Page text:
Space Less Empty

The Empty Space looked overseas to rehabilitate its ailing fortunes and foundMelanie Matthews, a 10-year veteran of the U.K. arts scene, who was introduced last week as the theater company's new managing director. Matthews, whose résumé includes time with Britain's Kneehigh Theatre, holds degrees in English literature and business administration—the latter of which will certainly be put to the test: The recently saved-from-the-brink-of-disaster Space is down to a permanent staff of six and a budget of $650,000 for the season, which opens Sept. 21 with Bryon Lavery's Tony-nominated Frozen. Artistic Director Allison Narver couldn't be happier about what Matthews brings to the table. "She has a deep marketing and management background, she is passionate about theater, and she understands the importance of creating a stable environment so that we can create challenging, provocative, exciting, fun work," says Narver. STEVE WIECKING


A somber mood prevailed last Friday at the final breakfast served by Boomtown Cafe, a downtown nonprofit that's been serving hot meals to homeless people since 2000. The piano played, old friends posed for pictures, and patrons loaned a hand with the dishes, but their faces all carried the same defeated expressions. The cafe's doors are shutting indefinitely, due to lack of funding and involvement. "We need more money, more fundamental organization. This place was built on ideals, and we just weren't able to move that into a business sense," says volunteer coordinator Doug McKeehen. Apart from losing a great service, and a piece of community, McKeehen worries that Boomtown patrons might also lose heart. "When you are on the street, you just want to feel like you matter. This is just another way of telling people that they don't matter." NICHOLE BOLAND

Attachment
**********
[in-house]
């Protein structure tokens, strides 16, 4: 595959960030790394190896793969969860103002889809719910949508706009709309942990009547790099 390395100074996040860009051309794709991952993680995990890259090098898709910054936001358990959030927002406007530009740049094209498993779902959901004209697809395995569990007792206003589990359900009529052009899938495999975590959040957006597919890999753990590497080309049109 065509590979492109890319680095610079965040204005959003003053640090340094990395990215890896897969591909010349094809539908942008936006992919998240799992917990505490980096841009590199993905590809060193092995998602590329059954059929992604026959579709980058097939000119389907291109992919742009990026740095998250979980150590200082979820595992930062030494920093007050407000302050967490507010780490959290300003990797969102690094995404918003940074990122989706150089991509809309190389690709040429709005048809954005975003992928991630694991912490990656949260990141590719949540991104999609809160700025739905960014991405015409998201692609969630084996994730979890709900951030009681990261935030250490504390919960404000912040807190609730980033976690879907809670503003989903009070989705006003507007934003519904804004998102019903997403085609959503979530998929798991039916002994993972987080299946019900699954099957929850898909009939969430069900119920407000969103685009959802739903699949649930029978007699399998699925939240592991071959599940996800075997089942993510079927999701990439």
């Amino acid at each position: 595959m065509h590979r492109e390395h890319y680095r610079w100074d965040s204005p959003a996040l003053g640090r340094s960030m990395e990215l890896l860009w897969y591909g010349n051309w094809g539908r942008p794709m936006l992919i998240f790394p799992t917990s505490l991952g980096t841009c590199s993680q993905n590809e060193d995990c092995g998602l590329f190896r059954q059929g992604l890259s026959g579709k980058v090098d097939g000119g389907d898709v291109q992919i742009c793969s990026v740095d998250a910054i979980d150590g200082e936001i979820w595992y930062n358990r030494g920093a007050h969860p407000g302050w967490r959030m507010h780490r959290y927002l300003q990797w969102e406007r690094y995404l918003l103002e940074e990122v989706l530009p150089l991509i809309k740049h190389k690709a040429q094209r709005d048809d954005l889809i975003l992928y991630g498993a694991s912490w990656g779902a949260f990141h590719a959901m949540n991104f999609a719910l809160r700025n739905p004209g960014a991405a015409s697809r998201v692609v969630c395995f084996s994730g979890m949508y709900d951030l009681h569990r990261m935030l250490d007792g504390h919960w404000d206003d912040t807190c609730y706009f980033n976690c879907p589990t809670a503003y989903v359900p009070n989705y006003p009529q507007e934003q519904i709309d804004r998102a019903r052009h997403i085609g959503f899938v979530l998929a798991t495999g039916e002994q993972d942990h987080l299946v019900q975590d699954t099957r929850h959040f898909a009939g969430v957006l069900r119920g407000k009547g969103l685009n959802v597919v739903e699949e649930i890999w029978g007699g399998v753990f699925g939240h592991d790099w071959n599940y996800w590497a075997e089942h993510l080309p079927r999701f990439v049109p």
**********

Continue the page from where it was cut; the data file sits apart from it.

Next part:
Representational art is still popular in the age of abstraction—at least in Kirkland, where city officials recently raised nearly a quarter- million dollars to save three bronze wildlife sculptures adorning downtown streets. The artworks, depicting a pair of bears, a pair of mule deers, and two nuzzling bunnies, have been on loan from collector Bill Ballantine for the past decade. Last fall, Ballantine announced he was ready to sell, and the city went on a hunt for $212,160. By July 26, Kirkland City Manager Lynn Stokesbary said, nearly 600 donors had come through. The sculptures are the work of prolific Colorado wildlife artist Dan Ostermiller, who came by his gift for anatomical accuracy honestly: In his early 20s, he worked in his dad's Cheyenne, Wyo., taxidermy shop. For a look at Kirkland's now-permanent pets, go to, click on "Kirkland Arts," and then on "Outdoor Sculptures." LYNN JACOBSON

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